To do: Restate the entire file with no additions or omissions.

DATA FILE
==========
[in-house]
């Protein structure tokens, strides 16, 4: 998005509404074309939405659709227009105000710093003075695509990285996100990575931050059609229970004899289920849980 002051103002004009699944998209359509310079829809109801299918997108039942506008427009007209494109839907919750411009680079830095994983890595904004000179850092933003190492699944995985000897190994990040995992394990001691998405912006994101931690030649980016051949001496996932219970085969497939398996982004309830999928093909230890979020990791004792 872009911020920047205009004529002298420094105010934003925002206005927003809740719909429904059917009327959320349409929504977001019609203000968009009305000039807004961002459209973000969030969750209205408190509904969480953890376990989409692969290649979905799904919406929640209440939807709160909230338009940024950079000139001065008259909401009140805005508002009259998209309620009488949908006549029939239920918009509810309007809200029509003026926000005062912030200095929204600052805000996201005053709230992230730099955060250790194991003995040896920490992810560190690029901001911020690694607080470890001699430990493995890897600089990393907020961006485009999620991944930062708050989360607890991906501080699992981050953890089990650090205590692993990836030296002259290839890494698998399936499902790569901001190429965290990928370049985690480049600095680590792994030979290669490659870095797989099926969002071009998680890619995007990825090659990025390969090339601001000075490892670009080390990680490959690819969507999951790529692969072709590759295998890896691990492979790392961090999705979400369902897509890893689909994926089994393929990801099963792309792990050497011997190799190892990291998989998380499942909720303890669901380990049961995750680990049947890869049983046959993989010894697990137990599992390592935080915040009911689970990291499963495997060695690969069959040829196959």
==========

[in-house]
């Protein structure tokens, strides 16, 4: 998005509404074309939405659709227009105000710093003075695509990285996100990575931050059609229970004899289920849980 002051103002004009699944998209359509310079829809109801299918997108039942506008427009007209494109839907919750411009680079830095994983890595904004000179850092933003190492699944995985000897190994990040995992394990001691998405912006994101931690030649980016051949001496996932219970085969497939398996982004309830999928093909230890979020990791004792 872009911020920047205009004529002298420094105010934003925002206005927003809740719909429904059917009327959320349409929504977001019609203000968009009305000039807004961002459209973000969030969750209205408190509904969480953890376990989409692969290649979905799904919406929640209440939807709160909230338009940024950079000139001065008259909401009140805005508002009259998209309620009488949908006549029939239920918009509810309007809200029509003026926000005062912030200095929204600052805000996201005053709230992230730099955060250790194991003995040896920490992810560190690029901001911020690694607080470890001699430990493995890897600089990393907020961006485009999620991944930062708050989360607890991906501080699992981050953890089990650090205590692993990836030296002259290839890494698998399936499902790569901001190429965290990928370049985690480049600095680590792994030979290669490659870095797989099926969002071009998680890619995007990825090659990025390969090339601001000075490892670009080390990680490959690819969507999951790529692969072709590759295998890896691990492979790392961090999705979400369902897509890893689909994926089994393929990801099963792309792990050497011997190799190892990291998989998380499942909720303890669901380990049961995750680990049947890869049983046959993989010894697990137990599992390592935080915040009911689970990291499963495997060695690969069959040829196959």